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Benin
Burkina Faso
Cape Verde
Côte d’Ivoire
Gambia
Ghana
Guinea
Guinea-Bissau
Liberia
Mali
Niger
Nigeria
Senegal
Sierra Le...
Regional Edition
African
Economic Outlook
2013
Regional Edition
Western Africa
AFRICAN DEVELOPMENT BANK
DEVELOPMENT CENTRE...
WesternAfrica
The opinions expressed and arguments employed in this publication are the sole
responsibility of the authors...
3African Economic Outlook - Regional Edition / Western Africa© AfDB, OECD, UNDP, ECA 2013
WesternAfrica
This is a compleme...
WesternAfrica
Overview
West Africa is expected to continue its rapid growth with rates of 6.7% in 2013 and 7.4% in 2014. I...
5African Economic Outlook - Regional Edition / Western Africa© AfDB, OECD, UNDP, ECA 2013
WesternAfrica
Real GDP Growth (%...
WesternAfrica
External Current Account, 		
including grants (Percent of GDP)	2004-08	 2009	 2010	 2011	 2012(e)	 2013(p)	 ...
Benin
2013
www.africaneconomicoutlook.org
El Hadji Fall / el.hadji.fall@undp.org
Daniel Ndoye / d.ndoye@afdb.org
Benin
Benin
Sections
Benin’s economy is slowly recovering after experiencing a difficult period in 2009 and 2010; growth is
...
9African Economic Outlook - Regional Edition / Western Africa© AfDB, OECD, UNDP, ECA 2013
Benin
http://dx.doi.org/10.1787/...
http://dx.doi.org/10.1787/888932808937
Recent Developments & Prospects
Table 2: GDP by Sector (percentage of GDP)
2007 201...
11African Economic Outlook - Regional Edition / Western Africa© AfDB, OECD, UNDP, ECA 2013
sector; involving state and loc...
Macroeconomic Policy
Fiscal Policy
The budget policy implemented in 2011 and 2012 was overall in line with the targets ado...
13African Economic Outlook - Regional Edition / Western Africa© AfDB, OECD, UNDP, ECA 2013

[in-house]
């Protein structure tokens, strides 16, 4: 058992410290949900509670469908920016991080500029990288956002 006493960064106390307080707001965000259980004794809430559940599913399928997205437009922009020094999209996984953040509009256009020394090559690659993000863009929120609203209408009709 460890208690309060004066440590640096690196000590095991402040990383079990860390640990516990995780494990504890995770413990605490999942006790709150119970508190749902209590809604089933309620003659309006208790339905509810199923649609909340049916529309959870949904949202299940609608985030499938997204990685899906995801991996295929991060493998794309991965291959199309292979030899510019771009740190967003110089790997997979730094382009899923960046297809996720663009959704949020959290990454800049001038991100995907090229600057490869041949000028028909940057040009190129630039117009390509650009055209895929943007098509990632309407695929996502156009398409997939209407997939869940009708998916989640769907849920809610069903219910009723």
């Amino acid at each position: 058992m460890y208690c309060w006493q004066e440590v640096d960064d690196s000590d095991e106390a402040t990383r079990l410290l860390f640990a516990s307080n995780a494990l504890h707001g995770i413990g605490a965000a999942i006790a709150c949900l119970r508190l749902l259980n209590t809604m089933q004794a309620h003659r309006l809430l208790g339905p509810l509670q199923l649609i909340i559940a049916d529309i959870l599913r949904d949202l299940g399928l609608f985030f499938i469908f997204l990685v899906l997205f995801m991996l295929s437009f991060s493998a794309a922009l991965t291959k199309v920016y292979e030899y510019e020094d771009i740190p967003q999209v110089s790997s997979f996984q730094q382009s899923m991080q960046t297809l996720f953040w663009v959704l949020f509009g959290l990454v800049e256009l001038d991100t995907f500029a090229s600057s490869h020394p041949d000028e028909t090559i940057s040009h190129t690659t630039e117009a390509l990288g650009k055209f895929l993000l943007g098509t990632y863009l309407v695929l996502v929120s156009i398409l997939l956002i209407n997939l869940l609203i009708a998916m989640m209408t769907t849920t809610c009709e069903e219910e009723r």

http://dx.doi.org/10.1787/88893...
http://dx.doi.org/10.1787/888932810913
in 2011/12. The increase in current transfers, including budgetary support, also he...
15African Economic Outlook - Regional Edition / Western Africa© AfDB, OECD, UNDP, ECA 2013
http://dx.doi.org/10.1787/88893...
Economic & Political Governance
Private Sector
The Beninese economy enjoys relative political stability but suffers from a ...
17African Economic Outlook - Regional Edition / Western Africa© AfDB, OECD, UNDP, ECA 2013
strengthen its relationship to ...
temporarily clouded relations between the government and private operators. Discussions resumed, however,
following a roun...
19African Economic Outlook - Regional Edition / Western Africa© AfDB, OECD, UNDP, ECA 2013
Social Context & Human Developm...
Gender Equality
The government adopted a national gender-promotion policy in March 2009, which is intended to achieve
equa...
21African Economic Outlook - Regional Edition / Western Africa© AfDB, OECD, UNDP, ECA 2013
Thematic analysis: Structural t...
Burkina Faso
2013
www.africaneconomicoutlook.org
Richard Antonin Doffonsou / r.doffonsou@afdb.org
Burkina Faso
Sections